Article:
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TRIDENT JUNCTURE ~ The Big Picture – Pt.2


TRIDENT JUNCTURE 2018 effectively commenced for the main force on 15th October and ran through to 7th November when the LIVEX concluded, writes Bob Morrison.


Run with a NATO Article 5 Collective Defence scenario, using the OCCASUS model specifically created for this exercise, TRJE18 commenced with a week-long COMMEX (Confirm Comms/CIS) phase which tested, assessed and validate C4ISR interoperability. This was followed by a LIVEX (Live Exercise) period in two further phases which formally concluded on 7th November with the combat troops returning to various camps across mid-Norway before returning home while the headquarters transitioned into a fortnight long CPX (Command Post Exercise) to run the model through to its conclusion.


Red Force (US) LCAC during initial amphibious landing on the west flank [©BM]

The LIVEX, which from our perspective is the most interesting period, consisted of CET/FIT (Combat Enhancement Training / Force Integration Training) phase, including unit level training, preparation and familiarisation prior to 31st October (when a Distinguished Visitors Day demo was run near Trondheim). The transition to the JFTX (Joint Field Training Exercise) phase, which included tactical offensive and defensive operations for both sides, coincided with DV Day and was effectively run as two four-day manoeuvres.


Red Force combat air patrol over a landing beach – photo was taken on DV Day [©BM]

In addition to Land Forces, both Naval and Aviation Forces were also exercised but for the moment at least we will only concentrate on the former. In total just over 50,000 military personnel, from all 29 NATO nations plus the partner nations of Finland and Sweden, participated in TRJE18 on what was the largest such exercise since the end of the Cold War; if one wonders why Western Europe and its North American allies felt the need to mount such a large defensive exercise, the recent further aggression by Russia in the Black Sea region might provide clues.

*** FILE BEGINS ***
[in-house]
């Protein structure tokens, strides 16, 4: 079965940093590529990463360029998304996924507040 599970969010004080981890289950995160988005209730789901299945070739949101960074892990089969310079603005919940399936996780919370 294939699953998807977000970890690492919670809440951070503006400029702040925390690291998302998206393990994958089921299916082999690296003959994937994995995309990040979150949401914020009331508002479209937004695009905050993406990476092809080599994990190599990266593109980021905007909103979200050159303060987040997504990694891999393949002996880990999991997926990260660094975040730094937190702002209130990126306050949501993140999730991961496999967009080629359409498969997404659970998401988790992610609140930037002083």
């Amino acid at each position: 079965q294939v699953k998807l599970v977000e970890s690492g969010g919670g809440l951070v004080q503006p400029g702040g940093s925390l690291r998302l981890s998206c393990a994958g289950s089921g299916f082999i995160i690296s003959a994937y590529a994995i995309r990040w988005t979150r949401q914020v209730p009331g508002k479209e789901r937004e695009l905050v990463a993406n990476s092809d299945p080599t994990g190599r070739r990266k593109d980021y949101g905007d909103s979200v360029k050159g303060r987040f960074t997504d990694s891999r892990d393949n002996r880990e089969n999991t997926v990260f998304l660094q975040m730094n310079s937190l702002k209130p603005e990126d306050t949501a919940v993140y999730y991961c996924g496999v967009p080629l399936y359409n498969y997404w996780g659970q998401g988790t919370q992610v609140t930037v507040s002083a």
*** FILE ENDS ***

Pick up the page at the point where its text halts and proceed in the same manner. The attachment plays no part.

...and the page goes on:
Red Force (Canadian) troops using a ‘requisitioned’ Norwegian BV206 carrier on the west North-South axis [©BM]

Under the OCCASUS scenario, a hostile alliance consisting of the fictional nations of MURINUS, the key aggressor, GRISEUS, PLUMBEUS and CINEREUS first threatened the sovereign territory of a NATO nation in the High North and Arctic and then invaded. Under Article 5 of the NATO treaty, any attack on one member nation’s territory is considered to be an attack on the Alliance as a whole and members are duty bound to help defend the victim nation – ‘all for one and one for all’.


Red Force (Norwegian) armour on the centre North-South axis [©BM]

For the purpose of the Land element of the TRJE18 LIVEX, the participating troops were split into South (Blue) Force defenders and North (Red) Force attackers for the first four days and then a massive counter-attack was mounted to allow Red to go defensive. Blue Force consisted of three multinational brigades including the NATO VJTF (Very High Readiness Task Force) and the NRF (NATO Reaction Force) working on parallel axis in roughly south-north valleys in eastern mid-Norway. Red Force consisted of three more multinational brigades including Partner Nation (Sweden & Finland), Rotational (primarily United States and Canadian), and In Place components. Two amphibious task groups also participated with initial landings (USMC) on the west flank followed by a counter landing by Dutch, French, Finnish and UK Marines.

To be continued…

{ images © Bob Morrison }

Red Force (USMC) armour joining the battle on the western North-South axis [©BM]

Blue Forces (Norwegian Home Guard) grimly preparing to block advancing Red Forces on the centre axis – determined adversaries who not only have a lifetime of military reservist training but are also defending their homeland [©BM]


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